Back-country Pack Utility
Considering your are wearing a vest and not a pack, it does better than you might think. The Vest has 8 zippered pockets and sleeves and pockets to enable you to can carry all the typical snow safety gear. You can comfortable carry that plus goggles, snacks and a little bit of water and still do okay. Once you get beyond these most basic necessities, The Vest becomes way less practical. The Vest is best suited for heli, cat and side-country skiing and not really meant for touring. Beyond the basic gear there isn't really room for an extra jacket, very much water or other things.
This is one of the strong points of the Vest. It doesn't it feel like you have a pack on because you don't. As long as you don't put too much stuff in, the abundance of pockets and compartments in the Vest moves with you surprisingly well and picked up one of the best overall scores in this category. The only other pack that was close was the ABS Powder 15.
Carrying Skis or Snowboard
There are straps to carry skis or a snowboard on the Vest. They work great for shorter booters but you wouldn't want to carry your equipment for too long because it will dig in and get quite uncomfortable.
Overall Cost Breakdown
The cost of airbag packs can be confusing because some manufacturers include the cartridge in the price and some don't. Some companies sell options without the airbag system or base unit, so make sure you know what you are buying. With the Vest the cost breakdown is relatively simple because it comes as one package and the $1380 includes the canister, which most companies don't include in their price.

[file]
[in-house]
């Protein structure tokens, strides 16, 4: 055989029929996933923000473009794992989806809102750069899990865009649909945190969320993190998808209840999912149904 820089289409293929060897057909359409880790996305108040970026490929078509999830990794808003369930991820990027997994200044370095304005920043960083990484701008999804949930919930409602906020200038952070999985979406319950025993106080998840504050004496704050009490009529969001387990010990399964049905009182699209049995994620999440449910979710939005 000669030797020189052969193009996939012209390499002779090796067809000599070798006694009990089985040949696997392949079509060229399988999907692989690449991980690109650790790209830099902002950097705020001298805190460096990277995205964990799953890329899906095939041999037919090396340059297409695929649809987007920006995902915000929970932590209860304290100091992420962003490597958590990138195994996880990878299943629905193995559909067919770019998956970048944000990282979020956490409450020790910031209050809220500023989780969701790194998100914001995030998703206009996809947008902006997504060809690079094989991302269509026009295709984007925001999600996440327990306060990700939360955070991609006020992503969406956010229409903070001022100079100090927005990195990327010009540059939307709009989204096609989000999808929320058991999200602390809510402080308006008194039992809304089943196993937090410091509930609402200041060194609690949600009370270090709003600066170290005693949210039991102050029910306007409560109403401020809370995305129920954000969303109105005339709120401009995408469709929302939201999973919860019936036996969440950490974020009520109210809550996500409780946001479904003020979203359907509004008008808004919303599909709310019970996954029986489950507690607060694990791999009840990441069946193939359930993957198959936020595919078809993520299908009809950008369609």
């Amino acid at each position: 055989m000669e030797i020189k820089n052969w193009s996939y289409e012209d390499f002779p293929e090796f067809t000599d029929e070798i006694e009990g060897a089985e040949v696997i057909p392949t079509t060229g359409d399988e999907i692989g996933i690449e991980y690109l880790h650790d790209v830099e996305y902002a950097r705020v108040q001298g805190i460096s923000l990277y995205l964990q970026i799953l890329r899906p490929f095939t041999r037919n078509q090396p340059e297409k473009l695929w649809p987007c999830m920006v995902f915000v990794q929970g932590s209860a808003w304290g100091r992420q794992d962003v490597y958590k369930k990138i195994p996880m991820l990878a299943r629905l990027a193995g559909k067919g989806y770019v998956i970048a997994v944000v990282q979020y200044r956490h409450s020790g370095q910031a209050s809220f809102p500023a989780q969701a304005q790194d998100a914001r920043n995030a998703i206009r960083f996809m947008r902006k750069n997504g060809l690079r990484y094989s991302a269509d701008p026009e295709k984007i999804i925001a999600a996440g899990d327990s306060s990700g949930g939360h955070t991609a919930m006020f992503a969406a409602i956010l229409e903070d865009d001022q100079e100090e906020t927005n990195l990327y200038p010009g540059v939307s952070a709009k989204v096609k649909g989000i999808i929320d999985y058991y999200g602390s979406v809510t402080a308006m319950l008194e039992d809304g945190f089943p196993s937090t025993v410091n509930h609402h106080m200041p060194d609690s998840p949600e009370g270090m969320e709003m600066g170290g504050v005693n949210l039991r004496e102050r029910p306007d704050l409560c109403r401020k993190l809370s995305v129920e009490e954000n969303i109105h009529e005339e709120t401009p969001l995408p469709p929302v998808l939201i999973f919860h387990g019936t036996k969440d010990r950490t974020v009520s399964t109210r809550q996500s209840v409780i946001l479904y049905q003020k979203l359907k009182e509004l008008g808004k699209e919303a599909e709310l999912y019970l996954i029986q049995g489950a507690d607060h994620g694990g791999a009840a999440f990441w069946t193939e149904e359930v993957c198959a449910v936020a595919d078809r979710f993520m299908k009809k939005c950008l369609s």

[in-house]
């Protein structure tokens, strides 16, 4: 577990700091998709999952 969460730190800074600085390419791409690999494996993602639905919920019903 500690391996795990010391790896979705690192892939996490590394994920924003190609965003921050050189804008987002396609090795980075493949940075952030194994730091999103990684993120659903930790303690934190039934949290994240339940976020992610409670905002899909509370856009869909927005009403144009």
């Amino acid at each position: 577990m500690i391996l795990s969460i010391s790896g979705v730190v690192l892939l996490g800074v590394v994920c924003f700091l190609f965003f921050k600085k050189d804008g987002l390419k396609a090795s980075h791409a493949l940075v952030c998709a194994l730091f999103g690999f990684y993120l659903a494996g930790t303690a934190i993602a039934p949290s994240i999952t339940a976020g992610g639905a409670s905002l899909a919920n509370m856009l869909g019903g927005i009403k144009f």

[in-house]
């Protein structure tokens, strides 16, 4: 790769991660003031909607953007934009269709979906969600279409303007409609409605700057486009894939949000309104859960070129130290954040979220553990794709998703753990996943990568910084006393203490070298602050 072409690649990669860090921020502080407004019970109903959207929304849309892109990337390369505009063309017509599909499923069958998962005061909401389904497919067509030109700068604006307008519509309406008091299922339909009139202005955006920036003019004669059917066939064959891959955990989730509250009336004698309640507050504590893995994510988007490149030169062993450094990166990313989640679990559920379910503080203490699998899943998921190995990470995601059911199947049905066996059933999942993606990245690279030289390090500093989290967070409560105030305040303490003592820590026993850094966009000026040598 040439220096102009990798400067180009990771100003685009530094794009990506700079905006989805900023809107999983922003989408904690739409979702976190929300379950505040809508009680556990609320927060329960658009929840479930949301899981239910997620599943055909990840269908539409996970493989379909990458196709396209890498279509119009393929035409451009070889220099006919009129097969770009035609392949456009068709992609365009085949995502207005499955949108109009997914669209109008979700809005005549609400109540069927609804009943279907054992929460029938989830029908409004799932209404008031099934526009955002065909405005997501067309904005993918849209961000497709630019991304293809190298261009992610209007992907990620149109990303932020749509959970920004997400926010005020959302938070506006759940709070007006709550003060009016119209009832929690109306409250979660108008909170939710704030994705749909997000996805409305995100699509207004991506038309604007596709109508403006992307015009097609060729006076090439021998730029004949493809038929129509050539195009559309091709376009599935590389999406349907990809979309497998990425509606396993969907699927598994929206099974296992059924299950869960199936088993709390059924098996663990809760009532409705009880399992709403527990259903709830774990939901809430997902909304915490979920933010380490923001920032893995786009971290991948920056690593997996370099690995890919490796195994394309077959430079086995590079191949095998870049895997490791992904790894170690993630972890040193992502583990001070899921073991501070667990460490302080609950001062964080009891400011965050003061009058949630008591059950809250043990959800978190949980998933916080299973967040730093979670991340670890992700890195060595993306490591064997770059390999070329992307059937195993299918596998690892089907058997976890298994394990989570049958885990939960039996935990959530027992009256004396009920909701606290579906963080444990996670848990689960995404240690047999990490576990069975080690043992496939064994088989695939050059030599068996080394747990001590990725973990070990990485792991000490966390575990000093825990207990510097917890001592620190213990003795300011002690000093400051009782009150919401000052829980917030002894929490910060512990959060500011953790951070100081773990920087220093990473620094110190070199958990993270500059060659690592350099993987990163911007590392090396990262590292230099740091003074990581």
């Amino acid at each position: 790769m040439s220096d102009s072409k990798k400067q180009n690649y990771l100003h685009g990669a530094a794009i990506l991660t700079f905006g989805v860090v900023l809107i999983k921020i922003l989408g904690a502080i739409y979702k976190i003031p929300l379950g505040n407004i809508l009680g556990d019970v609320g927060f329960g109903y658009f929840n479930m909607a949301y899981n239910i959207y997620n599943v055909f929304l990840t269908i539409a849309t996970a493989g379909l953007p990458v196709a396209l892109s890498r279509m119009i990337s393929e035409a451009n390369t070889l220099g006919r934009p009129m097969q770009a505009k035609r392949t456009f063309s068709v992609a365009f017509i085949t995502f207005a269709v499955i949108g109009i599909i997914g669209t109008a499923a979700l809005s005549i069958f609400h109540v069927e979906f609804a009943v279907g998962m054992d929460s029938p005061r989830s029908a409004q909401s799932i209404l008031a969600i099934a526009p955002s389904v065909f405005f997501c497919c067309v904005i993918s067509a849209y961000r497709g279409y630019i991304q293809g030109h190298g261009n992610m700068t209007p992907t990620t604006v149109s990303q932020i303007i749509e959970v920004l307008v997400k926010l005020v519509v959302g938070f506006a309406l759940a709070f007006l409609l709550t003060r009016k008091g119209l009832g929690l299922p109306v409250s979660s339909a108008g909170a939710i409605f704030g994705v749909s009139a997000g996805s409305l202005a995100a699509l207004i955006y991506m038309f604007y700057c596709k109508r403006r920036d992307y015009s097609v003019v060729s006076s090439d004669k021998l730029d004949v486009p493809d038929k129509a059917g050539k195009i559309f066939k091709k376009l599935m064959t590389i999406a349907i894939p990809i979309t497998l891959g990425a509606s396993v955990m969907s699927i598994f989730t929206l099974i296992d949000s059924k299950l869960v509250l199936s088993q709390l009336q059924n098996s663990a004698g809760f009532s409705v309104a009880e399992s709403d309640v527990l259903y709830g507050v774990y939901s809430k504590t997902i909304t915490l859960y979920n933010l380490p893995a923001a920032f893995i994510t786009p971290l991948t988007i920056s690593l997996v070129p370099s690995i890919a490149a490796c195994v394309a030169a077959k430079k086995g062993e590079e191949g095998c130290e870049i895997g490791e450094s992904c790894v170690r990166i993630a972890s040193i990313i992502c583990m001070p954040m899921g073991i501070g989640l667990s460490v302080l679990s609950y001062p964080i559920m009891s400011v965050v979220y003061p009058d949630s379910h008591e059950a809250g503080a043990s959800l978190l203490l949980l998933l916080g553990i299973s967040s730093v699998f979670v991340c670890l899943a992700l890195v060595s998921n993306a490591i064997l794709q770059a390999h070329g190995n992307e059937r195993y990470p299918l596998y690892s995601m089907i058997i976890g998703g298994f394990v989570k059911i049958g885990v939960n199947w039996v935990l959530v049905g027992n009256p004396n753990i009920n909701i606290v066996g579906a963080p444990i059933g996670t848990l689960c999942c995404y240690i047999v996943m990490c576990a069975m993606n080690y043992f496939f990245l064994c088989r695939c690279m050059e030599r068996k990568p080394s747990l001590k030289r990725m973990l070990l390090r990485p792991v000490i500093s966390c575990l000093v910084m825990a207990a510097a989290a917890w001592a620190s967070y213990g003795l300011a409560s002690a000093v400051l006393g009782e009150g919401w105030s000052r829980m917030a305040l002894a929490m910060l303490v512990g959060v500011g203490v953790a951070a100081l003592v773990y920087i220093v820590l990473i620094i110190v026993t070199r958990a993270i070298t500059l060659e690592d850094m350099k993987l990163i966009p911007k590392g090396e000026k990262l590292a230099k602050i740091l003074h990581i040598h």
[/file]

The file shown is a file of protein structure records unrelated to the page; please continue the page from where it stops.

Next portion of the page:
At $1380 it is the most expensive airbag "pack" in our review. It's more expensive than The North Face Patrol 24 ABS ($1180) or our Editors' Choice the ABS Vario 40 ($1250), and more than twice as much as the Backcountry Access Float 22 ($675 with the canister). The Vest is a specialized piece of backcountry equipment that is less versatile than a pack, but can be a good choice for the right applications.
The North Face makes the Powder Guide Vest without the ABS system but all the other features for $250. Another airbag vest, one that uses only one airbag and compressed air but we didn't review, is the Wary Avi Vest.
There is a carbon canister available in Europe that isn't allowed in the U.S. but they are working on it. The carbon canister would save around seven ounces from the overall weight.
The ABS Powder Guide vest isn't really practical for all-day touring or hut-to-hut skiing. We have heard of a few people who do use it for shorter tours, keeping food, water and their skins in the pockets of the vest. But we won't recommend it for most touring applications. The ABS Powder Guide Vest is a great option for heli, cat and side-country skiing and snowboarding where you need your essential avalanche safety gear but not much else.
— Ian Nicholson
OutdoorGearLab Member Reviews
Most recent review: November 4, 2013